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T. Chavakis, A. Celeste, V. Orlova, A. Nussenzweig, M. Economopoulou; Histone H2AX Functions in Hypoxia-Driven Retina Neovascularisation. Invest. Ophthalmol. Vis. Sci. 2007;48(13):1746.
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Hypoxia induces replication arrest in cells. Nevertheless, endothelial cells need to actively proliferate during hypoxia-induced angiogenesis. To understand this we studied the DNA damage response to hypoxia in endothelial cells in vitro and in hypoxia-driven retinal neovascularisation in vivo.
The DNA damage response in endothelial cells in vitro and in mouse retinas was studied by immunofluorescence and biochemically by western blot analysis. Endothelial cell proliferation and apoptosis was assessed in vitro and in mouse retinas in vivo. The retinopathy of prematurity (ROP)-model was used to assess hypoxia-driven neovascularisation.
Hypoxia induced a rapid ataxia-telangiectasia mutated and Rad3-related (ATR)-dependent response (chk1 phosphorylation) in endothelial cells accompanied by replication stress associated foci that were positive for replication protein A (RPA) and proliferating cell nuclear antigen (PCNA). Phosphorylated H2AX (γ-H2AX) and 53BP1 also localized to the hypoxia-induced foci. To functionally define this hypoxia-induced response, we performed siRNA-mediated knockdown of H2AX in endothelial cells. H2AX knockdown marginally affected VEGF- or bFGF-stimulated endothelial cell proliferation under normoxia but it inhibited endothelial proliferation under hypoxia almost completely. In vivo, γ-H2AX was detected in newly formed retina vessels in mice that were subjected to the hypoxia-induced retina neovascularisation model, as opposed to normoxic mice. Whereas physiologic vessel formation in the retina was unaffected by H2AX deficiency, H2AX-/- mice displayed a 50% reduction in hypoxia-induced retina neovascularisation, associated with decreased endothelial cell proliferation and increased endothelial cell apoptosis in the retina.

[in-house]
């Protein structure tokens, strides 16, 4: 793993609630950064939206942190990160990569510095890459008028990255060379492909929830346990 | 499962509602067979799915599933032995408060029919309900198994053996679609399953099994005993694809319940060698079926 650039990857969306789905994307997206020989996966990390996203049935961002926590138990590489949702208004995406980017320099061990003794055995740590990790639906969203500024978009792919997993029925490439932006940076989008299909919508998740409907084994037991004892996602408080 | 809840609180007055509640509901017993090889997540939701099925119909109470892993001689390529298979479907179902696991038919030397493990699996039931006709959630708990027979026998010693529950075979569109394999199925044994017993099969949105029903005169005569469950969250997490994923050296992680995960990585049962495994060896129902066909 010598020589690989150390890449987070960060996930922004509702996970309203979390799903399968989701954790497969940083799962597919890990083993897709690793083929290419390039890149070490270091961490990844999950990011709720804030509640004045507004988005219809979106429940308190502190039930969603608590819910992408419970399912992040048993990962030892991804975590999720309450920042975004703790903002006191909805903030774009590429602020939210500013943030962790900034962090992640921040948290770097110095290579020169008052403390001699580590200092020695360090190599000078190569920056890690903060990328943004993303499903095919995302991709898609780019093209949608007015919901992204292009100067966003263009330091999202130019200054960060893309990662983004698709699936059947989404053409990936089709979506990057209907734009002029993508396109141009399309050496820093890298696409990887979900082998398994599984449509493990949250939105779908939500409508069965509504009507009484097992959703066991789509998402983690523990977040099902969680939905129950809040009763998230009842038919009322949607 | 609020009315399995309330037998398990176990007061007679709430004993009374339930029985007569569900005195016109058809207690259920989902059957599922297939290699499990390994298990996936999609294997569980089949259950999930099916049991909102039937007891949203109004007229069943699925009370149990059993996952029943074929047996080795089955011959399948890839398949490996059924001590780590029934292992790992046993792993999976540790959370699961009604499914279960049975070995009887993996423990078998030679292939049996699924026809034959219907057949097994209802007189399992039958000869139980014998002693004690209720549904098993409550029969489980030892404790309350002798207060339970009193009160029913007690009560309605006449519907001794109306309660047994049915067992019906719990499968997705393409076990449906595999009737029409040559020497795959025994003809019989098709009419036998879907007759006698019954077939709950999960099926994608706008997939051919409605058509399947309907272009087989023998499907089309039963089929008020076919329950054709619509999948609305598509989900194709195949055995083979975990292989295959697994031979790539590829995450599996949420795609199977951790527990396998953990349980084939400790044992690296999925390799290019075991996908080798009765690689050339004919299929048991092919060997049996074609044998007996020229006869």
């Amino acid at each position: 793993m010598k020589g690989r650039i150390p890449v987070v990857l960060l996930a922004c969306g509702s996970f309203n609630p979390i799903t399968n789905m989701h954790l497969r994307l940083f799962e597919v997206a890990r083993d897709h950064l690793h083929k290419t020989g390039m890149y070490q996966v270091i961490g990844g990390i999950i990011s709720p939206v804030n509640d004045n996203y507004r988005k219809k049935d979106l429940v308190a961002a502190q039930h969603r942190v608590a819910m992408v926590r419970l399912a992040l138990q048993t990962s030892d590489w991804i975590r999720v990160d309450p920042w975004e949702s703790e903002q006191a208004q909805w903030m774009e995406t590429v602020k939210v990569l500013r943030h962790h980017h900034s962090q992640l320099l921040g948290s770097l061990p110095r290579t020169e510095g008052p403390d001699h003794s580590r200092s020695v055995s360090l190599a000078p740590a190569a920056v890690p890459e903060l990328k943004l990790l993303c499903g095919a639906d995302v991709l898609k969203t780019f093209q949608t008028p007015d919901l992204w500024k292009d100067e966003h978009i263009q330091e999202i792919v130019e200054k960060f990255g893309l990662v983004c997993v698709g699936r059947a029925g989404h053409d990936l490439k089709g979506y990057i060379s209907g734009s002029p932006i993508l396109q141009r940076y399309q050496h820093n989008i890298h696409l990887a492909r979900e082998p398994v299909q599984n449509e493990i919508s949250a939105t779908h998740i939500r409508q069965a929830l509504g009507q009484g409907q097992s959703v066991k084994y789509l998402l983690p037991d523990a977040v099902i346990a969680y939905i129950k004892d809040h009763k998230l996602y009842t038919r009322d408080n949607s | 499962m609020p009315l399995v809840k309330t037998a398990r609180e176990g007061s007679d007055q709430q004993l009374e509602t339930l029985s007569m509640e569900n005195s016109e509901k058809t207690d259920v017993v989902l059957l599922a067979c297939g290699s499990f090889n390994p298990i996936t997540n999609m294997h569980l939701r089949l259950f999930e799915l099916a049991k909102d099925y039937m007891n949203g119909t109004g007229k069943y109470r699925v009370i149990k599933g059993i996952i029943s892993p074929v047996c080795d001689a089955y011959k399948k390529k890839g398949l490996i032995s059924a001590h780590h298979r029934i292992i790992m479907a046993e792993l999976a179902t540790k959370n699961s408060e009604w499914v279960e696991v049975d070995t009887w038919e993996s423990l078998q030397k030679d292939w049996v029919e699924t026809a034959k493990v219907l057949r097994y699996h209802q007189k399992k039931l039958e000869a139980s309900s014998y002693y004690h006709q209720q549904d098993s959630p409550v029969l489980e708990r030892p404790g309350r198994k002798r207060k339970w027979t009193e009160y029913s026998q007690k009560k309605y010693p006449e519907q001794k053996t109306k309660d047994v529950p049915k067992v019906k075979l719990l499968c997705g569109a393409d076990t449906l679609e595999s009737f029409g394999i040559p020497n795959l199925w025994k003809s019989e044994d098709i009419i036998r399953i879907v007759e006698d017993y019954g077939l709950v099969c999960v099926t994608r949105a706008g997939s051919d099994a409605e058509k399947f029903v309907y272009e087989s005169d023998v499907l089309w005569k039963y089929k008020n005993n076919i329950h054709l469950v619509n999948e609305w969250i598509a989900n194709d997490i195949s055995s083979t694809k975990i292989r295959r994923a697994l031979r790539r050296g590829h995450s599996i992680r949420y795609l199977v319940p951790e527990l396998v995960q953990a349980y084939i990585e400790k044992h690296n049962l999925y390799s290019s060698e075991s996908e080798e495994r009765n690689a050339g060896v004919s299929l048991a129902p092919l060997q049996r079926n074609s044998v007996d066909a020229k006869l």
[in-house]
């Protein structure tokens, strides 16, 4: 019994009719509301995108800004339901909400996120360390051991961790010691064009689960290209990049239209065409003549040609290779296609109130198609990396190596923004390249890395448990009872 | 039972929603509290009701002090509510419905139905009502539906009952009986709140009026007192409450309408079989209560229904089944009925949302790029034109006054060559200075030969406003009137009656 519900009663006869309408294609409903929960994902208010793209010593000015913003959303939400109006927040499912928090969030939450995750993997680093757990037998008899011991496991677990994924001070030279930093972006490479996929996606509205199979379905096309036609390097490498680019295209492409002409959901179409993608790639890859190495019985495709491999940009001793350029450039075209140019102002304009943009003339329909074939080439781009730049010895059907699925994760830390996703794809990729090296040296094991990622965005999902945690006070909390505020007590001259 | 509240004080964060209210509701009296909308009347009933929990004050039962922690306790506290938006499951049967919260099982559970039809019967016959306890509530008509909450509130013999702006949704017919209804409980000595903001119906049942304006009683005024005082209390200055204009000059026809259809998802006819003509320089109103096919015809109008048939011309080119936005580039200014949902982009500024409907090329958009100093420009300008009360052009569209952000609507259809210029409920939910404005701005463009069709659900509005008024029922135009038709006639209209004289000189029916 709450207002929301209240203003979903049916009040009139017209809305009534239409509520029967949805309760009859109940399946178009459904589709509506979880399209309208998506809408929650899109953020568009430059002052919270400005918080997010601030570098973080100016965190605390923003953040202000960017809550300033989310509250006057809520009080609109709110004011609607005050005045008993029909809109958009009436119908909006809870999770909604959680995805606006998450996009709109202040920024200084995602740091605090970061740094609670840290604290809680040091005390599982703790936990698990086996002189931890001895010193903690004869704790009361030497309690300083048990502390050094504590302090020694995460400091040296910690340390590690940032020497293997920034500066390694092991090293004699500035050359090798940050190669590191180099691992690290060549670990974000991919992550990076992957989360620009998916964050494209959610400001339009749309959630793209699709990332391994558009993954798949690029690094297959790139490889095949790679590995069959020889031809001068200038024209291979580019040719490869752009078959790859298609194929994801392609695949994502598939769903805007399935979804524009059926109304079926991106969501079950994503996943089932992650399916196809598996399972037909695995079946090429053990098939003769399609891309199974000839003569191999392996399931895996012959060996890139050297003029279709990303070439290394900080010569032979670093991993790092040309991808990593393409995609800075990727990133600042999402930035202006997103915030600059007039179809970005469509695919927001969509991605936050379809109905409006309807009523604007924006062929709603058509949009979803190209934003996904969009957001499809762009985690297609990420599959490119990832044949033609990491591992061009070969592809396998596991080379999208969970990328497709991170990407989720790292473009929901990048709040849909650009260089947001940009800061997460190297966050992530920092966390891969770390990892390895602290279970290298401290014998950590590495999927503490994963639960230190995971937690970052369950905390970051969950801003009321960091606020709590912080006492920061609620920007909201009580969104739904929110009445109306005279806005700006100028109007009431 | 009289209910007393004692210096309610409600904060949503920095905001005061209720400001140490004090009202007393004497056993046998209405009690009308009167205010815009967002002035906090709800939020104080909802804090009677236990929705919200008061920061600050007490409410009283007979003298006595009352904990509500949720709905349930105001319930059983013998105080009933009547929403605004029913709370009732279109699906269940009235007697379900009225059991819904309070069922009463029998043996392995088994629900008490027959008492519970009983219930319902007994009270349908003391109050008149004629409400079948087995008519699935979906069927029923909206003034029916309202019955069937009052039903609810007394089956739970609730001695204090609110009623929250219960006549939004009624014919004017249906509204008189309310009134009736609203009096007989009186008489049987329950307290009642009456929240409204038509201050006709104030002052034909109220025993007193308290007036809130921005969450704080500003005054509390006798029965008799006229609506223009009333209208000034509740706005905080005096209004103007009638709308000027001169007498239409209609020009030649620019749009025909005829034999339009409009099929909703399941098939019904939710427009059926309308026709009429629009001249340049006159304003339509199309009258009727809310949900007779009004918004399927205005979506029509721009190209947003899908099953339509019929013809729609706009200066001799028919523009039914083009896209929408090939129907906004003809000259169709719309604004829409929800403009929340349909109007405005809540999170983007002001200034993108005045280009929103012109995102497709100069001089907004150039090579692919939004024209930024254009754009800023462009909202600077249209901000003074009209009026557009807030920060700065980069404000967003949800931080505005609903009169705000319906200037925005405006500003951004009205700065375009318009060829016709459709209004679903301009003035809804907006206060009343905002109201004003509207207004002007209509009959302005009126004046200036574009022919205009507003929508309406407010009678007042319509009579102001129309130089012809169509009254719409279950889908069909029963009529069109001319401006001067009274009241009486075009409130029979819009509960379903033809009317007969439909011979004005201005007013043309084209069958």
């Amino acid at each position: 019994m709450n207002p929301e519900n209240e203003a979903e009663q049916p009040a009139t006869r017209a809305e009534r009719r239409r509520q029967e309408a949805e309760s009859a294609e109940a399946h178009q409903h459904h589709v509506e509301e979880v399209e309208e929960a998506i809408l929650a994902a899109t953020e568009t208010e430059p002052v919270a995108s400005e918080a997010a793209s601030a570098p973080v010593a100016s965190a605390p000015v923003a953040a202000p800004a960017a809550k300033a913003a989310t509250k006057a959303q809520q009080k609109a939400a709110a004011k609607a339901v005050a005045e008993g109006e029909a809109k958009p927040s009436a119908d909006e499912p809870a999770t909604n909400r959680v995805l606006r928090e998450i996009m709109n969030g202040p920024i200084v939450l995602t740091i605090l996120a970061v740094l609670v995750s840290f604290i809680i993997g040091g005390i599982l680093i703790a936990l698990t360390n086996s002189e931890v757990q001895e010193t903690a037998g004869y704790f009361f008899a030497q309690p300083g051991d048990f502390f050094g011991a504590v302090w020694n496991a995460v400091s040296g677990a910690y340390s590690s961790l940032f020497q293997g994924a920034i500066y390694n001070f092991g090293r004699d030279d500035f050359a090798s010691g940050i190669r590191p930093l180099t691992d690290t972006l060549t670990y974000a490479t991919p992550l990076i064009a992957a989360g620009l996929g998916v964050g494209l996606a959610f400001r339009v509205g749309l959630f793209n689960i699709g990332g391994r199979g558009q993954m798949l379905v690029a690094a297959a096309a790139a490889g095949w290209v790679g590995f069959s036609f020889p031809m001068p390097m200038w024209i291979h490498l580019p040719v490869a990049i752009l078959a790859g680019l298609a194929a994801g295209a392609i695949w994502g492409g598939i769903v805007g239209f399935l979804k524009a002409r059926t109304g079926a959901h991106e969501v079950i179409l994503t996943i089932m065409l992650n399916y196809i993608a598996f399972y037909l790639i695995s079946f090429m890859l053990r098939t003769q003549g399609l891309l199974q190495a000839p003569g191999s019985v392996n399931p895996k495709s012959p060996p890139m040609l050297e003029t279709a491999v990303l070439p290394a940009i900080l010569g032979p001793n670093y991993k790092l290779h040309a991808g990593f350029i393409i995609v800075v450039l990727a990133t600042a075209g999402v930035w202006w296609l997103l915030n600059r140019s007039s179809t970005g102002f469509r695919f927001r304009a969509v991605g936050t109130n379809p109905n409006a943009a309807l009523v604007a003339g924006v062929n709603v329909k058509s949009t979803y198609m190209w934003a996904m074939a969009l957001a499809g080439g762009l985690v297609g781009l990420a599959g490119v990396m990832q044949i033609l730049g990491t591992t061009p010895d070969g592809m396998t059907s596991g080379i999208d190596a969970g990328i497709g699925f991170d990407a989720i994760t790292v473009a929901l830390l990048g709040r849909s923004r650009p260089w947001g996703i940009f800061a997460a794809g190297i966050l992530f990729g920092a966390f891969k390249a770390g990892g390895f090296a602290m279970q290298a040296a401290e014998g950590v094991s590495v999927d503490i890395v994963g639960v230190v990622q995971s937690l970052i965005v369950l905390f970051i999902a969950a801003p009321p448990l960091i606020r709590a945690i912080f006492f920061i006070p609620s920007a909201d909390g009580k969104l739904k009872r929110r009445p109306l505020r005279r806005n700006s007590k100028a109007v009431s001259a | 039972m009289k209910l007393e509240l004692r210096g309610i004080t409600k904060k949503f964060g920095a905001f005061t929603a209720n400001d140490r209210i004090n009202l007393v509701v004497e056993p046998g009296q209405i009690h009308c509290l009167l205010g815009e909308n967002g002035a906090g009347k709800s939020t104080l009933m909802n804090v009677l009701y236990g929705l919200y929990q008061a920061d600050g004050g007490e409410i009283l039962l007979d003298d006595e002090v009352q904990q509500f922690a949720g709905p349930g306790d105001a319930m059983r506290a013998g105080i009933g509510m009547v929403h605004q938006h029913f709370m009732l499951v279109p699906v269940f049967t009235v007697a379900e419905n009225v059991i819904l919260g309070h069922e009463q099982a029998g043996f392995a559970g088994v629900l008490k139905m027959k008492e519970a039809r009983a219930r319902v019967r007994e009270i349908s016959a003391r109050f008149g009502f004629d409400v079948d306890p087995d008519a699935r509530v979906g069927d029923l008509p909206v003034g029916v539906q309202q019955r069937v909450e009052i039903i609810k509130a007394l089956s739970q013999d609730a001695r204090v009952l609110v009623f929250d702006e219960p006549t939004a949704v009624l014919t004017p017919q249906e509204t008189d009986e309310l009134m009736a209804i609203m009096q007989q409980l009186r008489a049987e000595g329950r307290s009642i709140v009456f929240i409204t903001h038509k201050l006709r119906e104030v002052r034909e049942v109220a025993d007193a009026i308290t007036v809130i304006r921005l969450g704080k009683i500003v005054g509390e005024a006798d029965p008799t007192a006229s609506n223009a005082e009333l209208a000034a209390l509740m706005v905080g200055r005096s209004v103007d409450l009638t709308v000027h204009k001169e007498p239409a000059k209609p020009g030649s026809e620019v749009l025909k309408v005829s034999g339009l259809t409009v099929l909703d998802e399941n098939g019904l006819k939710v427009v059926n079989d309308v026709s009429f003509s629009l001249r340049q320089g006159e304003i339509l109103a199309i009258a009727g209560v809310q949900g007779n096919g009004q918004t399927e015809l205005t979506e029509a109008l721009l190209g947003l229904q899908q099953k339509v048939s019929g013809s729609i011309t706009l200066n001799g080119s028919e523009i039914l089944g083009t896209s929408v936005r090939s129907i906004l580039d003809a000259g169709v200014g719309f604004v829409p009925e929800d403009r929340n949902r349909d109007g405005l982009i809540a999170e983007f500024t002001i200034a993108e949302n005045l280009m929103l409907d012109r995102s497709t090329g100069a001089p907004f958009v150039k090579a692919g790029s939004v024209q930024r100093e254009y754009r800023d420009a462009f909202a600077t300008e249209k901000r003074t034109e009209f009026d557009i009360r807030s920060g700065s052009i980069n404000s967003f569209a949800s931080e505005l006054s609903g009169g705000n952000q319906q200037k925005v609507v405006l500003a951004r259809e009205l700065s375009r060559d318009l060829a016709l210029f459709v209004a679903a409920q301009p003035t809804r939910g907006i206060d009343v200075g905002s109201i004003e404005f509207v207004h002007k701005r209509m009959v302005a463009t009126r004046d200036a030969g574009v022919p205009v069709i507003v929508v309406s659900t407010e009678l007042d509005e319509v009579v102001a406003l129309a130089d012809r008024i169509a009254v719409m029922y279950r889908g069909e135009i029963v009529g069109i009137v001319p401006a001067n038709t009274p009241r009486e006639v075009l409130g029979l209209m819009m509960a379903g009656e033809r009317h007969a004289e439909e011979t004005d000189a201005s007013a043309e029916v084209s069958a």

Together, H2AX functions to help endothelial cells overcome the hypoxia induced replication arrest, thus, identifying a novel crosstalk between the DNA repair response and hypoxia-driven angiogenesis.
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